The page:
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Est. April 5, 2002
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Trump the candidate for president said to the American people, “I could stand in the middle of Fifth Avenue and shoot somebody and wouldn’t lose any voters, okay?” That was to inform Americans that he was invulnerable. The ensuing four years he showed that the power of immunity has pretty much provided invulnerability for a white, orange-faced guy with a big hair-do, Donald Trump.

He never did shoot anyone on the street in New York City, but his incompetence and malfeasance in office did manage to kill lots of people as collateral damage to his rampant presidency. The general damage he did to the nation and the rest of the world will take some time to assess and repair.

Just a day out of office, he continues to play the victim, whining about being blamed for the assault on the U.S. Capitol on Jan. 6. Ever the pathological liar, he denied having caused his supporters (more cult followers than anything) to walk from his rally platform to the Capitol and show the lawmakers what strength is and how it should be used. And, wasn’t he going to walk with them? That’s what he told them, at least. But, ever the coward, he set them onto the Capitol and its denizens, elected officials doing the work of the people by certifying the Electoral College votes in favor of Joe Biden, and then he went back to the White House, and watched the murderous action on television. He couldn’t even take the time to march with them to try to overthrow an election that he lost by about 7 million votes.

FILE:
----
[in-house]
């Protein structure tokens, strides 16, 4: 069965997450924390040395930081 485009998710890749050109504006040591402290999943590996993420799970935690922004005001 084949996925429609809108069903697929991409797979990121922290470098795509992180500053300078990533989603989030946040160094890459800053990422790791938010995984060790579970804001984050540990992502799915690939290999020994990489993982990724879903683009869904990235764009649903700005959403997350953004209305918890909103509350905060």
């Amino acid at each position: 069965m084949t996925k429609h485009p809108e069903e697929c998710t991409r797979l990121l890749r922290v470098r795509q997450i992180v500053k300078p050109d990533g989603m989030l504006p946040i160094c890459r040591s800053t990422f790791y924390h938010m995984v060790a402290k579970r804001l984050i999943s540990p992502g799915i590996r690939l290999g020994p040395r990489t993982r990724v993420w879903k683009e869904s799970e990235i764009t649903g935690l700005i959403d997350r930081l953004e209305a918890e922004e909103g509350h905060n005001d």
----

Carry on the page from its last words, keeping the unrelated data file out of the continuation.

The lame duck president, when he actually appeared in public for the first time days after the Capitol debacle, repeated that “people said” that his remarks were “appropriate” and that he took no responsibility for the carnage at the Capitol, where the mob caused the deaths of at least five persons. As usual, Trump takes no responsibility for the destruction or the deaths. He doesn’t take responsibility for just about anything that might be perceived as negative, but he takes credit for just about everything else, no matter who achieved it, as long as he perceives it as positive.

The rioters took Trump seriously, as so many millions have, and wanted to believe that the president was cheated out of a second term. It’s what he said a thousand times. And that was despite many courts and state-level election officials and workers finding no problems, especially no systemic problems, with the entire presidential election. His millions of followers were as if blind and deaf to anything but what the leader said was true. In believing a pathological liar, they were acting on a lie and would not have known the truth on their best day.